Start 2020 With This Value Stock

WSP Global Inc (TSX:WSP) delivers high value.

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WSP Global (TSX:WSP) is one of my top stocks for a buy and hold for any RRSP and TFSA. WSP Global employs 48,000 people worldwide, has a market capitalization of $9.5 billion, pays an annual dividend of 1.25%, and has a five-year total return of 171%.

I love companies that build and invest in the future of a society. More specifically, I love companies that build the next-generation way of how people interact in their communities, forward-looking infrastructure, and renewable energy systems. WSP Global fits ticks all of the boxes.

Let’s look at the Canadian market. Traffic congestion is increasing throughout Canada. Vancouverites waste between 34% to 65% of their commute times due to congestion. The annual cost of traffic congestion in Vancouver is $1.2 billion a year. The overall cost of traffic congestion in Toronto is $3.3 billion per annum.

When so much money is lost to congestion, saddled by the downward pressures of a recession, more and more governments will take steps to ease congestion. I expect more businesses to put pressure on government to ease congestion because of tightening business conditions, increased costs, and lost productivity from workers who can’t make it to work on time. One example of this is Amazon’s new warehouse outside of Ottawa. Many employees turned down job offers because of lack of public transport to the location.

WSP Global has designed infrastructure to reduce congestion around Montréal. The company can leverage this experience to win similar contracts throughout the world.

CBC reported Canada’s infrastructure spending has fallen behind by $123 billion. The United States’s infrastructure deficit is US$4.5 trillion. There’s an upshot to all of this. Between now and 2023, the total global infrastructure spending on smart cities will reach US$189.5 billion. Who do you think will win those contracts? Companies that patch holes and maintain existing infrastructure or companies that combine different layers of technologies to re-engineer social spaces to enhance usability, profitability, and user interaction with a space?

My money’s on the latter.

Let’s get back to basics — the money. In July 2019, WSP won a US$335 million FEMA-supported project.

Looking at the global picture, WSP has a bright future. Here’s what gives WSP a global advantage. Asian countries need to spend US$1.7 trillion per year in infrastructure spending to maintain current growth rates. That’s US$26 trillion total between now and 2030. WSP Global has deep roots in Asia with over 40 years of consulting experience in the region.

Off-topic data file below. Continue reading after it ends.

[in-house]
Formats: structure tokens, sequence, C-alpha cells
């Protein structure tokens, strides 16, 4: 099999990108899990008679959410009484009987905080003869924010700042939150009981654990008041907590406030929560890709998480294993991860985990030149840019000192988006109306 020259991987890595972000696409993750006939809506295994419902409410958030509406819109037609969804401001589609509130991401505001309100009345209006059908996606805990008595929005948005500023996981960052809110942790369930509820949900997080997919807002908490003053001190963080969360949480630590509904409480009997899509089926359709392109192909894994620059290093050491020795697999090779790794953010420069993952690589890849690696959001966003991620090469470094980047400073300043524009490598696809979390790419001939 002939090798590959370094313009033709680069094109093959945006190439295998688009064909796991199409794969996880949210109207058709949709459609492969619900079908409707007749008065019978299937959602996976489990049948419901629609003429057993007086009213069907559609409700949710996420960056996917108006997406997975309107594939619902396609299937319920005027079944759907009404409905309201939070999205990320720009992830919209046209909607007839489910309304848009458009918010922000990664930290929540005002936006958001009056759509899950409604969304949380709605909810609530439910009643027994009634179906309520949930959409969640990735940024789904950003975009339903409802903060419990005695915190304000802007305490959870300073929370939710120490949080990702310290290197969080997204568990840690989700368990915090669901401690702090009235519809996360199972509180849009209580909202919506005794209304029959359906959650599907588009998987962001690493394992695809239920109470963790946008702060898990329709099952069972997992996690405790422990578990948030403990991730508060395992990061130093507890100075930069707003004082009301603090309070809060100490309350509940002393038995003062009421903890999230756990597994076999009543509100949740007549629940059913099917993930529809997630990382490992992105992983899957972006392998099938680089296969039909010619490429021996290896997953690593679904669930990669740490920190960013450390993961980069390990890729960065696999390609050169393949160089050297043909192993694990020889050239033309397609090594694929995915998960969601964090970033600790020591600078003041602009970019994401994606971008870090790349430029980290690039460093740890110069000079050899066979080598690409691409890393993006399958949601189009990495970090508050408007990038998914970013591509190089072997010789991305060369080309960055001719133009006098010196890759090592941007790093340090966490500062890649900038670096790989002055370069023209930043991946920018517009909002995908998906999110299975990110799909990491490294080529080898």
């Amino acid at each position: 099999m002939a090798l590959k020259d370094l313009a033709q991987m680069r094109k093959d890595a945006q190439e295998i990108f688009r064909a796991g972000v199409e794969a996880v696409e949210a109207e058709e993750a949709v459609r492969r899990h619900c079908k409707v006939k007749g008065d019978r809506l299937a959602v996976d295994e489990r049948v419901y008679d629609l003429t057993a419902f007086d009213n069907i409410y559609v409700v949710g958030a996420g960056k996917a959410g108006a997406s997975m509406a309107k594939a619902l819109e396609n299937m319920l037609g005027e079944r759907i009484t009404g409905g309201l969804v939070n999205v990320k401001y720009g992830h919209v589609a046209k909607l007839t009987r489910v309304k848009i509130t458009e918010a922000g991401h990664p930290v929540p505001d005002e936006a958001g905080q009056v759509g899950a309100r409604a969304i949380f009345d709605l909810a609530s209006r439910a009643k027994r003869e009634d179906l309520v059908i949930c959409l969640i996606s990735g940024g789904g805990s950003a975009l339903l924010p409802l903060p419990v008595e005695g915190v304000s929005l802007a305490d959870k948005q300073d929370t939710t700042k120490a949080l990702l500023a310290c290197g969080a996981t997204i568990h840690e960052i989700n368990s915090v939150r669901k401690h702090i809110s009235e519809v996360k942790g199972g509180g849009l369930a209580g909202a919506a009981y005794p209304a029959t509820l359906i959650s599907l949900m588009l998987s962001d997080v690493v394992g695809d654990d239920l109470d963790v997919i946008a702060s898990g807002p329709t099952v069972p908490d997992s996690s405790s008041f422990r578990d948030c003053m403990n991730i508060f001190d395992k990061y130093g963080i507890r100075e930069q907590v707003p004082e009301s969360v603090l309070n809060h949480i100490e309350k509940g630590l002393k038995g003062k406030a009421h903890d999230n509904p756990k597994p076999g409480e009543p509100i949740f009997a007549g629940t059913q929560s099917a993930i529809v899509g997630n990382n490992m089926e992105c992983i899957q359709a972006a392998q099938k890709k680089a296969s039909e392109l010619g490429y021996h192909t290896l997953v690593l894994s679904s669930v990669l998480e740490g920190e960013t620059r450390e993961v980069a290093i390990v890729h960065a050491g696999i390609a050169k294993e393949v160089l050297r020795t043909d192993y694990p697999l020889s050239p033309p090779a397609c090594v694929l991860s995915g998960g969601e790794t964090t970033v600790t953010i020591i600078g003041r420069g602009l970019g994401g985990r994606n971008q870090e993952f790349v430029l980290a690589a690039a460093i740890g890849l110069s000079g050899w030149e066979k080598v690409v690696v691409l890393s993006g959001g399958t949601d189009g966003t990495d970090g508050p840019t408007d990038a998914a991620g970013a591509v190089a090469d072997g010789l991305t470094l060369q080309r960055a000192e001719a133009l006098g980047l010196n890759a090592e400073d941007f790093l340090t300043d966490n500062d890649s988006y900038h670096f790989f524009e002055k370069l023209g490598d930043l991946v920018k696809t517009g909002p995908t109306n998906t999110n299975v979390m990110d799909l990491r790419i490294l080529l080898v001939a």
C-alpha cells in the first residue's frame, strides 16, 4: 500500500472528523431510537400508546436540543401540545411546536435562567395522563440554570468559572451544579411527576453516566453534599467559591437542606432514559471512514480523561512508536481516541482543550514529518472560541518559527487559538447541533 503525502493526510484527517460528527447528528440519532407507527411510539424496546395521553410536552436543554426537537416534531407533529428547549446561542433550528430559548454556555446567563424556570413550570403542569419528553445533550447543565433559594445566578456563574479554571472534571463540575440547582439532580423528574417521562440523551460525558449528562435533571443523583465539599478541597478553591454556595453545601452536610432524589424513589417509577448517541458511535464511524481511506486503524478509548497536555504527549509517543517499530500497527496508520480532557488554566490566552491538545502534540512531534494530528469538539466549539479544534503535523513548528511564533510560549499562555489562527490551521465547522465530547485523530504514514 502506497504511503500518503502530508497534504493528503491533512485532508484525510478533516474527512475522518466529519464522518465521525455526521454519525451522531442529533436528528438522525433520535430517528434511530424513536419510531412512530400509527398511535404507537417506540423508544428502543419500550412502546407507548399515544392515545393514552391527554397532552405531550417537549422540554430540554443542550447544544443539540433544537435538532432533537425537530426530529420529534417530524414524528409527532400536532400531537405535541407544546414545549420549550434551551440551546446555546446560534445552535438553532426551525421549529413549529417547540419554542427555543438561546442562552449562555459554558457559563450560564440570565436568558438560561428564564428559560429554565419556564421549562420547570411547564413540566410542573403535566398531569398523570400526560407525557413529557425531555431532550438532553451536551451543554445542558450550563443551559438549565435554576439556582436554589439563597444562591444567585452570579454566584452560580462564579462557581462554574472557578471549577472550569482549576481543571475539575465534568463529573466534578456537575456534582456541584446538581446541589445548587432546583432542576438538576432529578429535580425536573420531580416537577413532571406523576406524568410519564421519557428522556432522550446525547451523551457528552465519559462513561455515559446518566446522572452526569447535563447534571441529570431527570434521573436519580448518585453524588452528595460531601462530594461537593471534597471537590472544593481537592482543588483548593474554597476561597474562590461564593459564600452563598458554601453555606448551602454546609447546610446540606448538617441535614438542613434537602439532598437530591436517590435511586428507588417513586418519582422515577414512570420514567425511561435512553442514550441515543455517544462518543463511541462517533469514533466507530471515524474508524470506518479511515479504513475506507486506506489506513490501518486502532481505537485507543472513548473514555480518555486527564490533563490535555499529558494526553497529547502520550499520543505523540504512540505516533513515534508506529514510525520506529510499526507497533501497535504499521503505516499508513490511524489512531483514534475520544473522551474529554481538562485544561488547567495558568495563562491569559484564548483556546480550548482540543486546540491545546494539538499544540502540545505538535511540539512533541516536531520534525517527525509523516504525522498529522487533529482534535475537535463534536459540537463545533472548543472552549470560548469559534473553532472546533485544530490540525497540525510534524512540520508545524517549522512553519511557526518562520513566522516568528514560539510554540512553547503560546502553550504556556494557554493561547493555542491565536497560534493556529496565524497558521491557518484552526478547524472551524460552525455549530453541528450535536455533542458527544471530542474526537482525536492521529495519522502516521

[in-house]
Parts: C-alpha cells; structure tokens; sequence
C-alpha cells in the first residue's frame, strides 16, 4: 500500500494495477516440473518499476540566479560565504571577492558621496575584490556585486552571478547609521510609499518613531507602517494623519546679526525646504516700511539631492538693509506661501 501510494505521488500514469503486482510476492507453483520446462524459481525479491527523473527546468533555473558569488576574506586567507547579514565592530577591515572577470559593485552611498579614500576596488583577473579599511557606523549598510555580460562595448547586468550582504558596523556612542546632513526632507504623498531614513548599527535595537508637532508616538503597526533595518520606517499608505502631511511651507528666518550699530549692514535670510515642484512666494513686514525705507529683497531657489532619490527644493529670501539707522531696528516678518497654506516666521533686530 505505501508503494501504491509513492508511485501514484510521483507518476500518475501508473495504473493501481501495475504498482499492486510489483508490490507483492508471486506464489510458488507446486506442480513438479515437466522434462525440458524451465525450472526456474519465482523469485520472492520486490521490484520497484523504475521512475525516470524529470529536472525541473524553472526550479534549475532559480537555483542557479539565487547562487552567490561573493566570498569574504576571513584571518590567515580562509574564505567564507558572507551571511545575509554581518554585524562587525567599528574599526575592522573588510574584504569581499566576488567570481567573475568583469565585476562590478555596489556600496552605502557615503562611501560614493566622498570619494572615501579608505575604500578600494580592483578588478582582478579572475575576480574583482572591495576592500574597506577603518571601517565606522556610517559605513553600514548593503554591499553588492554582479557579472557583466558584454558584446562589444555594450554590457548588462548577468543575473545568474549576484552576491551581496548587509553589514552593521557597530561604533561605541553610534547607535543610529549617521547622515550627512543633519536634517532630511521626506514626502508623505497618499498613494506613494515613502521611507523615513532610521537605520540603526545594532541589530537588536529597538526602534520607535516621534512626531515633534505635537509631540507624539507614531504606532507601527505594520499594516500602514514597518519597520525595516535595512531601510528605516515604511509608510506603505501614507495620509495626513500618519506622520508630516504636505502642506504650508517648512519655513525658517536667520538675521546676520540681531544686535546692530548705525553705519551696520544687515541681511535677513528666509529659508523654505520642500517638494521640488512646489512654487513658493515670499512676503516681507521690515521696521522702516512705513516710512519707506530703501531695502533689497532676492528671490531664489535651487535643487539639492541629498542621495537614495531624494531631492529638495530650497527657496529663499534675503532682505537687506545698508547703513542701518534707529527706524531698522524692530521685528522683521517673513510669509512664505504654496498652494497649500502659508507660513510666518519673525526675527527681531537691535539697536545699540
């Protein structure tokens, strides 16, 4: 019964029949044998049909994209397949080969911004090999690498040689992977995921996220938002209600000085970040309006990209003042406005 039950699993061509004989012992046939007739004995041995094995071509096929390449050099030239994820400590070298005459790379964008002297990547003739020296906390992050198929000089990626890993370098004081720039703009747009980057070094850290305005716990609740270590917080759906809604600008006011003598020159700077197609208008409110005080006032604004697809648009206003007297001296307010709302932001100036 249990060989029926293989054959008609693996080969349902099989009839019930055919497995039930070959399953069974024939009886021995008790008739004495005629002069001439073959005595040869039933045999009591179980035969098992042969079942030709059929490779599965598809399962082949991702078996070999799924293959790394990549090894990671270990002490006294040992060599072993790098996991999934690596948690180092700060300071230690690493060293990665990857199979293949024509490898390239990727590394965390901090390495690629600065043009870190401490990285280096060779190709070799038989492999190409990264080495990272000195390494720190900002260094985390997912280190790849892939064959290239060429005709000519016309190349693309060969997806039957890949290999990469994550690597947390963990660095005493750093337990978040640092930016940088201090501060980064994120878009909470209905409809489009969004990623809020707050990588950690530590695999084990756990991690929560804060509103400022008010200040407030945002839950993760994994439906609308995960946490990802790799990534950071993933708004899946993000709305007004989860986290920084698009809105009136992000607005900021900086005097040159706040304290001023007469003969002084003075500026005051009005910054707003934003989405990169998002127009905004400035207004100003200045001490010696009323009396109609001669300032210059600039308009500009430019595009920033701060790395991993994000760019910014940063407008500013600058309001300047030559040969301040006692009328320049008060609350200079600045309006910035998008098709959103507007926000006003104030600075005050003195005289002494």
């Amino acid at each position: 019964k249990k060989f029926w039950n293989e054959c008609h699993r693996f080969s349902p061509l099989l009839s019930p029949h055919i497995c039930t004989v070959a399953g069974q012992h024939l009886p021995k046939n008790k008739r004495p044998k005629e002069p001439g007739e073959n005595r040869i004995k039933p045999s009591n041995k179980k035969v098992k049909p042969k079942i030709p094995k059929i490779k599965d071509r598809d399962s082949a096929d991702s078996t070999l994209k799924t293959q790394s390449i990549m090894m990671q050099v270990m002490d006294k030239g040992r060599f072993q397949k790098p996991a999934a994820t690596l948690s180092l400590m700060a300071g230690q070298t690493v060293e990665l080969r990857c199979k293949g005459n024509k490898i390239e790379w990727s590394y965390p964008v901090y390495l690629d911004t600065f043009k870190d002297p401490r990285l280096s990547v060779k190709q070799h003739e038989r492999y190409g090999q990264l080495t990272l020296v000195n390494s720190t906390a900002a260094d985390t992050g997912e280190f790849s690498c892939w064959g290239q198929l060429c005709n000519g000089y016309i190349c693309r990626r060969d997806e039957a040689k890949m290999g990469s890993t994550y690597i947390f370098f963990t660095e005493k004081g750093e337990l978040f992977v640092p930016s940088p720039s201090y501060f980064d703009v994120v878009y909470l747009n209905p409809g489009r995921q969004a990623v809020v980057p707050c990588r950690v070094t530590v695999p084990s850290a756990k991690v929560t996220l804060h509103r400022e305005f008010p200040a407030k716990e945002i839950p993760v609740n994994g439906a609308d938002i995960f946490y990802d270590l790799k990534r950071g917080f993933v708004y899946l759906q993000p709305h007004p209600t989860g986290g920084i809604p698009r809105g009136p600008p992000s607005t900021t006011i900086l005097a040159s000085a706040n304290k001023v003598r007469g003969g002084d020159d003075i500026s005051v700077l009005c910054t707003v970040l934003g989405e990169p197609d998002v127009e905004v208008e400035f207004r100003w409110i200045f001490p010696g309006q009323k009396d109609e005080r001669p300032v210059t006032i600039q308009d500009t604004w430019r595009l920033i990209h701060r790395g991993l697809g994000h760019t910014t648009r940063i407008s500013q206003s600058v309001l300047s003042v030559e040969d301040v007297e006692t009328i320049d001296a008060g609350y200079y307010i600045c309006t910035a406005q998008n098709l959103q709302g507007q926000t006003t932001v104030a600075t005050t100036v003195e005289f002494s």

Here’s something most people don’t think about when it comes to infrastructure and Asia. Asia uses 65% of the world’s water supply, and about 30% of the people in Asia face water scarcity. Water shortages and infrastructure deficits pose serious challenges to governments who want to drive up standards of living and push further industrialization. Here’s where WSP Global can step in. The company has over 130 years of experience dealing with water, wastewater, and water infrastructure. The company brings a unique blend of technical experience and regional experience to the table.

In 2010, the world’s largest cities, cities with more than 25 million people, were distributed across the continents. By 2100, the world’s largest cities will be in India and bordering countries and sub-Saharan Africa. Those cities face a current energy infrastructure deficit, and the gap will increase between now and 2100. What’s more, cities with over 50 million people will be all in sub-Saharan Africa. WSP already has an extensive presence in southeast Asia and has a presence in South Africa. Not to mention, the company has been successful in expanding to Latin America.

Another factor to consider is the company’s consistent and impressive organic growth numbers. The company has consistently grown organically since 2008. In 2010, WSP grew organically by 9.6%. In 2017, the figure was 6.2%. In 2018, organic growth was 3.5%. Don’t let the diminishing trend fool you. There has been a lull in infrastructure spending, and that spending must increase to deal with shortages, congestion, and the need for smart infrastructure.

This stock is for investors looking to make money by building the future.

This article represents the opinion of the writer, who may disagree with the “official” recommendation position of a Motley Fool premium service or advisor. We’re Motley! Questioning an investing thesis — even one of our own — helps us all think critically about investing and make decisions that help us become smarter, happier, and richer, so we sometimes publish articles that may not be in line with recommendations, rankings or other content.

John Mackey, CEO of Whole Foods Market, an Amazon subsidiary, is a member of The Motley Fool’s board of directors. David Gardner owns shares of Amazon. The Motley Fool owns shares of and recommends Amazon. Fool.ca contributor Renée Gendron has no position in the mentioned stock.

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